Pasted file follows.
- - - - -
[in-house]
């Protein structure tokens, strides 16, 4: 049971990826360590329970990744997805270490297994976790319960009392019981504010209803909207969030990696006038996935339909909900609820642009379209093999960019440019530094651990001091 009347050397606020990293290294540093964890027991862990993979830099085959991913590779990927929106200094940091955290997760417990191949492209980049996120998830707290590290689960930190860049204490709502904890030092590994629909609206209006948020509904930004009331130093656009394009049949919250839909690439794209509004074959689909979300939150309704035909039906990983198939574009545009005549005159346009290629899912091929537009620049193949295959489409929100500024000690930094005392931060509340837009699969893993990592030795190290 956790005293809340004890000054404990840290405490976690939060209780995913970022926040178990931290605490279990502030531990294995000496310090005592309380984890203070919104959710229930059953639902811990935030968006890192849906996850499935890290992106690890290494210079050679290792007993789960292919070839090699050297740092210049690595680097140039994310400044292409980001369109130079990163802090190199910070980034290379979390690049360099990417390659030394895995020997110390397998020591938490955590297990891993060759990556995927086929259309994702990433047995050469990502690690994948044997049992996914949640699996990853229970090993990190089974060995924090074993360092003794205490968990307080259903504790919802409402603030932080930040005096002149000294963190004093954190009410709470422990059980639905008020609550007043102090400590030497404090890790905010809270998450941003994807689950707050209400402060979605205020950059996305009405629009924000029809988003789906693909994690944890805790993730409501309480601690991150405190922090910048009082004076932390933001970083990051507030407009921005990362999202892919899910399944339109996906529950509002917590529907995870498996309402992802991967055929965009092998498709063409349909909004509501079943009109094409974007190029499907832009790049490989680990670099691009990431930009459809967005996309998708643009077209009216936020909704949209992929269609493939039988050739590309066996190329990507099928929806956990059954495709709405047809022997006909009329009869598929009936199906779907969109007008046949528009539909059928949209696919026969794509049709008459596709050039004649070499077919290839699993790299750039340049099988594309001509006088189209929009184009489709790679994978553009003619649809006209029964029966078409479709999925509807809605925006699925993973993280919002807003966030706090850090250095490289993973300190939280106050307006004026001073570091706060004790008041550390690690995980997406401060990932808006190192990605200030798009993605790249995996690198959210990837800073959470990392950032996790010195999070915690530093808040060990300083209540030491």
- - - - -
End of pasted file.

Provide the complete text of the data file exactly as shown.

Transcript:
[in-house]
């Protein structure tokens, strides 16, 4: 049971990826360590329970990744997805270490297994976790319960009392019981504010209803909207969030990696006038996935339909909900609820642009379209093999960019440019530094651990001091 009347050397606020990293290294540093964890027991862990993979830099085959991913590779990927929106200094940091955290997760417990191949492209980049996120998830707290590290689960930190860049204490709502904890030092590994629909609206209006948020509904930004009331130093656009394009049949919250839909690439794209509004074959689909979300939150309704035909039906990983198939574009545009005549005159346009290629899912091929537009620049193949295959489409929100500024000690930094005392931060509340837009699969893993990592030795190290 956790005293809340004890000054404990840290405490976690939060209780995913970022926040178990931290605490279990502030531990294995000496310090005592309380984890203070919104959710229930059953639902811990935030968006890192849906996850499935890290992106690890290494210079050679290792007993789960292919070839090699050297740092210049690595680097140039994310400044292409980001369109130079990163802090190199910070980034290379979390690049360099990417390659030394895995020997110390397998020591938490955590297990891993060759990556995927086929259309994702990433047995050469990502690690994948044997049992996914949640699996990853229970090993990190089974060995924090074993360092003794205490968990307080259903504790919802409402603030932080930040005096002149000294963190004093954190009410709470422990059980639905008020609550007043102090400590030497404090890790905010809270998450941003994807689950707050209400402060979605205020950059996305009405629009924000029809988003789906693909994690944890805790993730409501309480601690991150405190922090910048009082004076932390933001970083990051507030407009921005990362999202892919899910399944339109996906529950509002917590529907995870498996309402992802991967055929965009092998498709063409349909909004509501079943009109094409974007190029499907832009790049490989680990670099691009990431930009459809967005996309998708643009077209009216936020909704949209992929269609493939039988050739590309066996190329990507099928929806956990059954495709709405047809022997006909009329009869598929009936199906779907969109007008046949528009539909059928949209696919026969794509049709008459596709050039004649070499077919290839699993790299750039340049099988594309001509006088189209929009184009489709790679994978553009003619649809006209029964029966078409479709999925509807809605925006699925993973993280919002807003966030706090850090250095490289993973300190939280106050307006004026001073570091706060004790008041550390690690995980997406401060990932808006190192990605200030798009993605790249995996690198959210990837800073959470990392950032996790010195999070915690530093808040060990300083209540030491």